As Convention Day Winds Down, Tampa Hosts Republican (And Other) Parties

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In Tampa, "Republican Party" can take on a whole new meaning as it gets later in the convention day. That's when delegates, lobbyists, business executives and others begin to mingle, filling up the city's nightspots.

NPR producer Brakkton Booker and I began Tuesday night with a trip to 7th Street in Ybor City, the Tampa neighborhood made famous for its cigar factories of the past. Now it's a mix of restaurants, bars and trendy shops similar to New Orleans' Bourbon Street.

There was a mostly young crowd lined up in front of the Amphitheater nightclub. Party attendees Taylor Schiller and Katie Glogowski had on their dancing attire — bikinis and fishnet stockings. It was a mixed political demographic here, including some Republicans — and some who don't identify with the GOP.

Rock the Vote, the nonpartisan group that works to engage young people in the political process, organized this party. Tampa is the first leg on its planned road trip that will also stop in Charlotte, N.C., next week in time for the Democratic National Convention.

The featured guest Tuesday night was not a politician but instead celebrity DJ Steve Aoki. In a dark room full of thumping music, flashing disco lights and a couple of bars, it was pandemonium as Aoki stepped up to the turntables.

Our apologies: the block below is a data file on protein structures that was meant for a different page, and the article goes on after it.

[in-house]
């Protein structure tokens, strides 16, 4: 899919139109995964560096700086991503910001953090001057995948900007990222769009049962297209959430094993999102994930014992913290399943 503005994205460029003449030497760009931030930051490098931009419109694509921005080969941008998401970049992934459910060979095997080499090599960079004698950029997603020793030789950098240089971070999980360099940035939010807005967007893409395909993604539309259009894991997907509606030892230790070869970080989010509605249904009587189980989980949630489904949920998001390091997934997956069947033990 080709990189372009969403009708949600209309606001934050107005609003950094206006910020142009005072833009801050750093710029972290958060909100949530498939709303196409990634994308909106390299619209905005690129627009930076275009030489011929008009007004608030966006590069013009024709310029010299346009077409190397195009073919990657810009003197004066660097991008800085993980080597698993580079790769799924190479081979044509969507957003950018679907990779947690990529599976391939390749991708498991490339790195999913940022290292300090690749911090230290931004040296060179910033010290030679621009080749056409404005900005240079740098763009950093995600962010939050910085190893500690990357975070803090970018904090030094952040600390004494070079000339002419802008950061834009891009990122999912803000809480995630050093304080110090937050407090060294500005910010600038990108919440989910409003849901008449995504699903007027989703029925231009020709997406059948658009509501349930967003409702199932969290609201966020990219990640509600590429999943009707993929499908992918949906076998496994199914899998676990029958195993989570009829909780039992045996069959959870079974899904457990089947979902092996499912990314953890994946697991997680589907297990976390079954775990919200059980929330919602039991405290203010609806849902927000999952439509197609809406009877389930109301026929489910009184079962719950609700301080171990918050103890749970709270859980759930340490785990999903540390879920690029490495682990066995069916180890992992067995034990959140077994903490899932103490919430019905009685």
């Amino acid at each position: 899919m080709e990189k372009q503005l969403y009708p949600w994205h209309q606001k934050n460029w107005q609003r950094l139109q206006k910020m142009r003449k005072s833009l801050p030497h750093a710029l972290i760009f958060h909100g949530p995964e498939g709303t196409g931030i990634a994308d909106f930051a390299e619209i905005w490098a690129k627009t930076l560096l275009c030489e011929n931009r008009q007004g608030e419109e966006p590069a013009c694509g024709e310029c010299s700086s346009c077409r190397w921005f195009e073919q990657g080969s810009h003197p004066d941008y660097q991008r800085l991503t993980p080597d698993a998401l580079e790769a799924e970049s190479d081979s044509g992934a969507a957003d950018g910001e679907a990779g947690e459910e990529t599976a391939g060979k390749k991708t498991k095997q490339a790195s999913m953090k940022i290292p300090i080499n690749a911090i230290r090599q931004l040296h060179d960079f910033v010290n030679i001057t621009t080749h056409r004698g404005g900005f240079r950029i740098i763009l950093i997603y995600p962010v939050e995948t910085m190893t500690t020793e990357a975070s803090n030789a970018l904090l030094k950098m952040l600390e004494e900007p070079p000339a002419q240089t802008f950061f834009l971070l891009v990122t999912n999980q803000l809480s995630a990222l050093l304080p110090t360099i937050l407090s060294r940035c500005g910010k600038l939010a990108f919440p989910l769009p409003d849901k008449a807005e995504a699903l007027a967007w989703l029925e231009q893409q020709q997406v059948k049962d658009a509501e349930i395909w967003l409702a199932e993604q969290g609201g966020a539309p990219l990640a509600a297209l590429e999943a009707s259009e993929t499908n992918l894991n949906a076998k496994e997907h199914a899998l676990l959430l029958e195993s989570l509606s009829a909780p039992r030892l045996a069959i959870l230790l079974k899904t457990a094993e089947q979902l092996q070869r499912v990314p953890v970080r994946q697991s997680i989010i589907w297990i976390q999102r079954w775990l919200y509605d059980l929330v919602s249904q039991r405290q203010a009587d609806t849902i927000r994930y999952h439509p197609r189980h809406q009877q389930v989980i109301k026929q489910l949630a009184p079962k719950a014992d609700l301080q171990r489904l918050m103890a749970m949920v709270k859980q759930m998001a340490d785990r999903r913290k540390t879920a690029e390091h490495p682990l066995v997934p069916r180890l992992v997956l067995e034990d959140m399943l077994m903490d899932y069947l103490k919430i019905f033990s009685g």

"What's up, Tampa!" Aoki yelled, then urged everyone to vote.

Rock the Vote organizers have a goal of registering 1.5 million voters in time for the November election. It's not clear how enthusiastic young voters will be for either presidential nominee. A Gallup poll found that 58 percent of voters ages 18 to 29 say they will vote in the general election compared with the national average of 78 percent.

Four years ago, President Obama carried the youth vote. This year, Republicans are hoping Mitt Romney's running mate, 42-year-old Paul Ryan, will garner some attention and votes from younger Americans.

The last stop on our night out was the Honey Pot for "Homocon," a party organized by GOProud, a group that reaches out to gay and straight conservatives.

Will Clark, who just retired from the Navy after 30 years, was taking it all in — silver confetti, the dancers on four stages and the crowd on the floor.

"This party, right here, is proof positive that they are opening their eyes to the fact that there's a lot of gay Republicans," saids Clark. "This is 2012. I mean, it's time to kind of get with this."

Clark said he's excited about the presidential race and expects a close election.

Tuesday night, though, it was all about dancing.

Copyright 2012 National Public Radio. To see more, visit http://www.npr.org/.

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